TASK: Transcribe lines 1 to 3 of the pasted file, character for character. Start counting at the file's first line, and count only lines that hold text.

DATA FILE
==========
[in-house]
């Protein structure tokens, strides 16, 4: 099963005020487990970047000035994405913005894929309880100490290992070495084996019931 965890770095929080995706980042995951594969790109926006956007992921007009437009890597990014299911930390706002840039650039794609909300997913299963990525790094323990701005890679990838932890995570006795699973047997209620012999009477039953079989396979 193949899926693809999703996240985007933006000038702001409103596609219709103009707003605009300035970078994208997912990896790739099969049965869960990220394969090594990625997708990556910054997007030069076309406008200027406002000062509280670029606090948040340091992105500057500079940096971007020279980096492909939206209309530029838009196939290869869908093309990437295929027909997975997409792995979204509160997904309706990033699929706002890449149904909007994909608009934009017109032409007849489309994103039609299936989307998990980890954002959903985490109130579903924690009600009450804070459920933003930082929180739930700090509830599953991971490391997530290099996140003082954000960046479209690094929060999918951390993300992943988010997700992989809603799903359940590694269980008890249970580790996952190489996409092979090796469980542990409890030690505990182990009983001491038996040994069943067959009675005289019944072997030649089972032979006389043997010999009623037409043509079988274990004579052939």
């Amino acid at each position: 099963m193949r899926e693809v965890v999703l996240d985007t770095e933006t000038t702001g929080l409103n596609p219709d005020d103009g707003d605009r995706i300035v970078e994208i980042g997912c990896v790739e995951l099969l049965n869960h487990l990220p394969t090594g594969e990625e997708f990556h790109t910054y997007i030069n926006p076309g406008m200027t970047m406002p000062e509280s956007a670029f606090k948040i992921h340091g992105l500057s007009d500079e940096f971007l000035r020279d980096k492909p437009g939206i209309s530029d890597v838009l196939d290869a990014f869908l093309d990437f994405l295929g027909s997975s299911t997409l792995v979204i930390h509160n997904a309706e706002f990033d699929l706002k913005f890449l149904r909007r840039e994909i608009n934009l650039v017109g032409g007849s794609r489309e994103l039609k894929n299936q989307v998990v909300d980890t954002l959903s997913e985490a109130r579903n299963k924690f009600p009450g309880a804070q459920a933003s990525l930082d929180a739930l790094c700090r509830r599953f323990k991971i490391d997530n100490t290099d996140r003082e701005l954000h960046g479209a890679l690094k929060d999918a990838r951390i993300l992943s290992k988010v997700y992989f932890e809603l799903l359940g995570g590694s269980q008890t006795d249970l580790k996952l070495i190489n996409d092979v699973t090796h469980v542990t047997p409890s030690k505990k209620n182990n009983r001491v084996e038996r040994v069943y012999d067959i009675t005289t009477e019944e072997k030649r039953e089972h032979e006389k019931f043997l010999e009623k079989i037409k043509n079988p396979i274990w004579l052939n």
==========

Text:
[in-house]
């Protein structure tokens, strides 16, 4: 099963005020487990970047000035994405913005894929309880100490290992070495084996019931 965890770095929080995706980042995951594969790109926006956007992921007009437009890597990014299911930390706002840039650039794609909300997913299963990525790094323990701005890679990838932890995570006795699973047997209620012999009477039953079989396979 193949899926693809999703996240985007933006000038702001409103596609219709103009707003605009300035970078994208997912990896790739099969049965869960990220394969090594990625997708990556910054997007030069076309406008200027406002000062509280670029606090948040340091992105500057500079940096971007020279980096492909939206209309530029838009196939290869869908093309990437295929027909997975997409792995979204509160997904309706990033699929706002890449149904909007994909608009934009017109032409007849489309994103039609299936989307998990980890954002959903985490109130579903924690009600009450804070459920933003930082929180739930700090509830599953991971490391997530290099996140003082954000960046479209690094929060999918951390993300992943988010997700992989809603799903359940590694269980008890249970580790996952190489996409092979090796469980542990409890030690505990182990009983001491038996040994069943067959009675005289019944072997030649089972032979006389043997010999009623037409043509079988274990004579052939």
């Amino acid at each position: 099963m193949r899926e693809v965890v999703l996240d985007t770095e933006t000038t702001g929080l409103n596609p219709d005020d103009g707003d605009r995706i300035v970078e994208i980042g997912c990896v790739e995951l099969l049965n869960h487990l990220p394969t090594g594969e990625e997708f990556h790109t910054y997007i030069n926006p076309g406008m200027t970047m406002p000062e509280s956007a670029f606090k948040i992921h340091g992105l500057s007009d500079e940096f971007l000035r020279d980096k492909p437009g939206i209309s530029d890597v838009l196939d290869a990014f869908l093309d990437f994405l295929g027909s997975s299911t997409l792995v979204i930390h509160n997904a309706e706002f990033d699929l706002k913005f890449l149904r909007r840039e994909i608009n934009l650039v017109g032409g007849s794609r489309e994103l039609k894929n299936q989307v998990v909300d980890t954002l959903s997913e985490a109130r579903n299963k924690f009600p009450g309880a804070q459920a933003s990525l930082d929180a739930l790094c700090r509830r599953f323990k991971i490391d997530n100490t290099d996140r003082e701005l954000h960046g479209a890679l690094k929060d999918a990838r951390i993300l992943s290992k988010v997700y992989f932890e809603l799903l359940g995570g590694s269980q008890t006795d249970l580790k996952l070495i190489n996409d092979v699973t090796h469980v542990t047997p409890s030690k505990k209620n182990n009983r001491v084996e038996r040994v069943y012999d067959i009675t005289t009477e019944e072997k030649r039953e089972h032979e006389k019931f043997l010999e009623k079989i037409k043509n079988p396979i274990w004579l052939n």